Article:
Cookies Policy

This site uses cookies. By continuing to browse the site you are agreeing to our use of cookies.

I accept this policy

Find out more here

Getting Close to Animals with Alice Walker's The Temple of My Familiar

No metrics data to plot.
The attempt to load metrics for this article has failed.
The attempt to plot a graph for these metrics has failed.
The full text of this article is not currently available.

Brill’s MyBook program is exclusively available on BrillOnline Books and Journals. Students and scholars affiliated with an institution that has purchased a Brill E-Book on the BrillOnline platform automatically have access to the MyBook option for the title(s) acquired by the Library. Brill MyBook is a print-on-demand paperback copy which is sold at a favorably uniform low price.

Access this article

+ Tax (if applicable)
Add to Favorites
You must be logged in to use this functionality

image of Society & Animals

This article offers an analysis of Alice Walker's novel The Temple of My Familiar. It critiques the claim that humans' ability to use language, regarded in this article as equivalent to one sense of the word representation, marks the essential difference of humans from animals. The argument has two stages. The first claims that the novel offers a way to bridge this supposed fundamental difference in order that representation, in a second sense of speaking or advocating for animals, can effectively occur. Importantly, the context of this is Walker's anti-oppressive politics of race and gender. It analyzes the portrayal of characters who understand their lives, the past, and their relationships with nonhuman animals by creating myths and stories, rather than via conventional written history. The second stage of the argument shows that this essentially creative understanding of worldviews other than the "norm" of western culture transcends the distance that language is said to insinuate between humans and animals. Creative, imaginative understanding allows humans to get close to animals.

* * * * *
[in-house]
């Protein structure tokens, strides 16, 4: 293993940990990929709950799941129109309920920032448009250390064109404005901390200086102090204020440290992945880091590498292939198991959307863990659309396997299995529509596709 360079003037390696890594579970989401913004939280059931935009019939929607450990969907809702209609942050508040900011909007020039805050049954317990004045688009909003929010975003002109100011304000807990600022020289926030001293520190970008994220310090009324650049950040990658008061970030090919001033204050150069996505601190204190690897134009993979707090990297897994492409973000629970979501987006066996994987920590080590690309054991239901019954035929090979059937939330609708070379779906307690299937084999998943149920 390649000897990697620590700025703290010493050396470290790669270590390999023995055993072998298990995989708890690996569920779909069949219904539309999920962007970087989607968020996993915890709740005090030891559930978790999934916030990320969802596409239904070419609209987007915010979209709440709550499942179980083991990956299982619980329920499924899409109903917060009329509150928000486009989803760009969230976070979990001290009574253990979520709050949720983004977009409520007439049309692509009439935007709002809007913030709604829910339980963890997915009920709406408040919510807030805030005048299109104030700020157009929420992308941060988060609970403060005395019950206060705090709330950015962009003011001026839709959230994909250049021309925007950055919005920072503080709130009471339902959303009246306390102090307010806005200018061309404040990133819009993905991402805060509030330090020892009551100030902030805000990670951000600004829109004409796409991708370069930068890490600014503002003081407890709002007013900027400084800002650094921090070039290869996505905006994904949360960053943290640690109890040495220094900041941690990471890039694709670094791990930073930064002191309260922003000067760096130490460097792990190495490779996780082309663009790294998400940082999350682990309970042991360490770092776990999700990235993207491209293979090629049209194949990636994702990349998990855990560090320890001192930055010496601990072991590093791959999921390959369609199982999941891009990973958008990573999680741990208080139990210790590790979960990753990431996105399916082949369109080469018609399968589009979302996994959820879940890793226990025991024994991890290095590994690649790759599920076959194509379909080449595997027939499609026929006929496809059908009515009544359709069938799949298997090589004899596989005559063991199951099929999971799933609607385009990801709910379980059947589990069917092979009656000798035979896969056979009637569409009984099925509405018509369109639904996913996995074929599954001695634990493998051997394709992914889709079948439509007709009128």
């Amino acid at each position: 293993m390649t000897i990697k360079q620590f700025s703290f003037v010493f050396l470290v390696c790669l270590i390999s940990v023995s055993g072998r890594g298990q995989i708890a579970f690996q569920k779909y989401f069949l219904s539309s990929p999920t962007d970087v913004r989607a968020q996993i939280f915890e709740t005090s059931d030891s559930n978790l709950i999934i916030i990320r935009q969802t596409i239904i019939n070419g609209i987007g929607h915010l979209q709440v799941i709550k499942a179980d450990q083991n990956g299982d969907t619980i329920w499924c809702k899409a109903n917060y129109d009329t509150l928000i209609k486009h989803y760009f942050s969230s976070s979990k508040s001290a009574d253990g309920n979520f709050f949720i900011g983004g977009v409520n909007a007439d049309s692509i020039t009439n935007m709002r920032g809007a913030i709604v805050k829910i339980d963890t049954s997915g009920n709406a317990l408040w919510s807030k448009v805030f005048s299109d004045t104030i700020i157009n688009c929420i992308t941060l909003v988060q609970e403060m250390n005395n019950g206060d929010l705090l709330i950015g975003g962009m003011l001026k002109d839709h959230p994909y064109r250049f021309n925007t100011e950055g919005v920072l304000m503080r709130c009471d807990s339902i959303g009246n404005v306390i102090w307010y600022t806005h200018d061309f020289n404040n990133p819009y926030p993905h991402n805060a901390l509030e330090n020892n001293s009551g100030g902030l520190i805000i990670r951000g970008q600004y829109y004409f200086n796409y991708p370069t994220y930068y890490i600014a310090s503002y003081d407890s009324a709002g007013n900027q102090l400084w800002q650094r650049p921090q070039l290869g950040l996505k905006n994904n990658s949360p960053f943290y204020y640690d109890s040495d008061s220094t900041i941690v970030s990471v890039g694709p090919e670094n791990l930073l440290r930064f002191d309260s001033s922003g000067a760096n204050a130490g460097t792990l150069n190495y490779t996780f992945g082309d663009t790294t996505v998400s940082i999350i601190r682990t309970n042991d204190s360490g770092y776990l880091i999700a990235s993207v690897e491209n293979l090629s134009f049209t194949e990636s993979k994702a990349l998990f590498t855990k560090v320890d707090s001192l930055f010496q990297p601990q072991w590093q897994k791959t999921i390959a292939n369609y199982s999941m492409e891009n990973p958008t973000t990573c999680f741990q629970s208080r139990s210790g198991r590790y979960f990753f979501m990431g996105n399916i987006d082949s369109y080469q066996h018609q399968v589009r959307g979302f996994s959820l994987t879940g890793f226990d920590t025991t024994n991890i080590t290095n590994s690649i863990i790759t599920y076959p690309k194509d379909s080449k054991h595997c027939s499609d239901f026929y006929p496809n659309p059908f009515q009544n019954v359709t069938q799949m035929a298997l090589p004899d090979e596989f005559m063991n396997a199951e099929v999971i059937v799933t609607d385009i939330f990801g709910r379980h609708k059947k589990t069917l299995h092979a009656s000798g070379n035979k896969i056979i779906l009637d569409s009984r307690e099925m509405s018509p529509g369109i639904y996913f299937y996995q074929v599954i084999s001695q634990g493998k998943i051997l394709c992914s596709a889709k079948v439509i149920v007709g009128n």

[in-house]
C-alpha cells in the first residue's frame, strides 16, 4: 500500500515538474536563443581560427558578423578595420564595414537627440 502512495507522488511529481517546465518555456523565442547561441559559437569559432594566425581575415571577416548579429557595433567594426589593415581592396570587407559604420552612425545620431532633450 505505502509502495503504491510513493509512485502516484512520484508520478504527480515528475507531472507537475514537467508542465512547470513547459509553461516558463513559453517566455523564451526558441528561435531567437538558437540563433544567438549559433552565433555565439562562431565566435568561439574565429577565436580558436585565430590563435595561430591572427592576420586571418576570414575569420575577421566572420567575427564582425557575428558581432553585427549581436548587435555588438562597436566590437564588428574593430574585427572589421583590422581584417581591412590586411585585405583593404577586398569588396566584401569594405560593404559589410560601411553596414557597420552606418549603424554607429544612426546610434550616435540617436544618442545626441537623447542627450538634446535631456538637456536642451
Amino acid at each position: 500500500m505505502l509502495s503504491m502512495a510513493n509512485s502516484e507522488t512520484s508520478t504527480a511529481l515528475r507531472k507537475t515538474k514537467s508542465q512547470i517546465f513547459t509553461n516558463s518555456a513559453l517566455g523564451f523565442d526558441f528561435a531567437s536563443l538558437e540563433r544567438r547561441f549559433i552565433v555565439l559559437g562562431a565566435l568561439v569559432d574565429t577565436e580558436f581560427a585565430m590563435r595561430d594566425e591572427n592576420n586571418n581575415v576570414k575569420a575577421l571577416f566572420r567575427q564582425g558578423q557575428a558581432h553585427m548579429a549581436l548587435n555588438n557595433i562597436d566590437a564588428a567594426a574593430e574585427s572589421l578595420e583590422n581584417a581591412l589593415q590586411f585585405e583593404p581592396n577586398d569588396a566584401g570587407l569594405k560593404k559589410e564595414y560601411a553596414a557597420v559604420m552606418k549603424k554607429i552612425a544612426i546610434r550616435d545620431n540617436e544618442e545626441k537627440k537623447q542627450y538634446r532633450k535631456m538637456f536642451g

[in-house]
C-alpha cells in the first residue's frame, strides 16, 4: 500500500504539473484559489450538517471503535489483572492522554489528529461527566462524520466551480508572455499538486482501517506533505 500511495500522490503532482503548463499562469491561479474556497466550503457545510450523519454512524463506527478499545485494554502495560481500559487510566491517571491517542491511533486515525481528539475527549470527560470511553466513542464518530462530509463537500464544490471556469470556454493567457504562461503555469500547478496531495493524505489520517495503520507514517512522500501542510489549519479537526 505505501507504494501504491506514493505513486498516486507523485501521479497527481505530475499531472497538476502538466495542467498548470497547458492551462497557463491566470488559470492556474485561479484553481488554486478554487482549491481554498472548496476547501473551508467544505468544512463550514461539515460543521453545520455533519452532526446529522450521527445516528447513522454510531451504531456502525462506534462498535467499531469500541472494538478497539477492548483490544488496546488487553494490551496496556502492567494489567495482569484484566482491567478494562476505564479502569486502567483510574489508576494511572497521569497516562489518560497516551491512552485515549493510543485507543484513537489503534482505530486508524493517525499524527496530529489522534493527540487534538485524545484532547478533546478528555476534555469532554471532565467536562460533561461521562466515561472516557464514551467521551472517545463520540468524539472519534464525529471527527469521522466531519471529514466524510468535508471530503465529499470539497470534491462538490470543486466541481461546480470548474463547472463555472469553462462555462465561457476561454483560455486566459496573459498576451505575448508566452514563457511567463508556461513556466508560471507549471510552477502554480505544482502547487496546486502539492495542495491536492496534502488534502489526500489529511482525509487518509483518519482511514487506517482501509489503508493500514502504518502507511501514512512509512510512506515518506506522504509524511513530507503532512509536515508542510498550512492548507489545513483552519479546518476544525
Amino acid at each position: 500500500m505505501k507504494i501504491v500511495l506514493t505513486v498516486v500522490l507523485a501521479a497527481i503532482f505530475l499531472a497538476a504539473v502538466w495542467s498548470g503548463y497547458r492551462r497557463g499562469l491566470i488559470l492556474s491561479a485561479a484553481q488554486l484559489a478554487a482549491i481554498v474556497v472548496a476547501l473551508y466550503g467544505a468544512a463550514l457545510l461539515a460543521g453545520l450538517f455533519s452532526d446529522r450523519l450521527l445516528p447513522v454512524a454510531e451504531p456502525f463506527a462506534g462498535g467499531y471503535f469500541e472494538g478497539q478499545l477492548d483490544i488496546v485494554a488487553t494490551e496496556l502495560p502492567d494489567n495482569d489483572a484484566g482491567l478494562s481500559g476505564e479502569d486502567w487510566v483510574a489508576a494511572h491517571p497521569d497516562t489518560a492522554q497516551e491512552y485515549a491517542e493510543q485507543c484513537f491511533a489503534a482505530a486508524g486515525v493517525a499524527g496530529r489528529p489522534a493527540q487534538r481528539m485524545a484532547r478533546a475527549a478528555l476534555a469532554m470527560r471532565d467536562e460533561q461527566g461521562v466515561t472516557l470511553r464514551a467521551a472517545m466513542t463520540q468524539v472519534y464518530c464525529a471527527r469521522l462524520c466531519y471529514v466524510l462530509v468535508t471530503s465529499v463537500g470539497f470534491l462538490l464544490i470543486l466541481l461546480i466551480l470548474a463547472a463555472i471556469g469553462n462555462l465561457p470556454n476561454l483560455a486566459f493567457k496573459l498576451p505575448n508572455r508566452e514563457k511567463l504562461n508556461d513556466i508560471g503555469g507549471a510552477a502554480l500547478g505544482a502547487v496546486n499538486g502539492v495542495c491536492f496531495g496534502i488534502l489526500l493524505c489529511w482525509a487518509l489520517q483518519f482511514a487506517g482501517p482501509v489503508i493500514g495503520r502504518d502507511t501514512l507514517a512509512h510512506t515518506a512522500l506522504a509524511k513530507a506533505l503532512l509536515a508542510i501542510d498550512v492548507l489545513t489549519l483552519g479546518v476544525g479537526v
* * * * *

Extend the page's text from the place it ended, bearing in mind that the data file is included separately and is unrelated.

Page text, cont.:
"Can one speak of the animal? Can one approach the animal?" (Derrida, 1997, p. 271)


Full text loading...


Data & Media loading...

Article metrics loading...



Can't access your account?
  • Tools

  • Add to Favorites
  • Printable version
  • Email this page
  • Subscribe to ToC alert
  • Get permissions
  • Recommend to your library

    You must fill out fields marked with: *

    Librarian details
    Your details
    Why are you recommending this title?
    Select reason:
    Society & Animals — Recommend this title to your library
  • Export citations
  • Key

  • Full access
  • Open Access
  • Partial/No accessInformation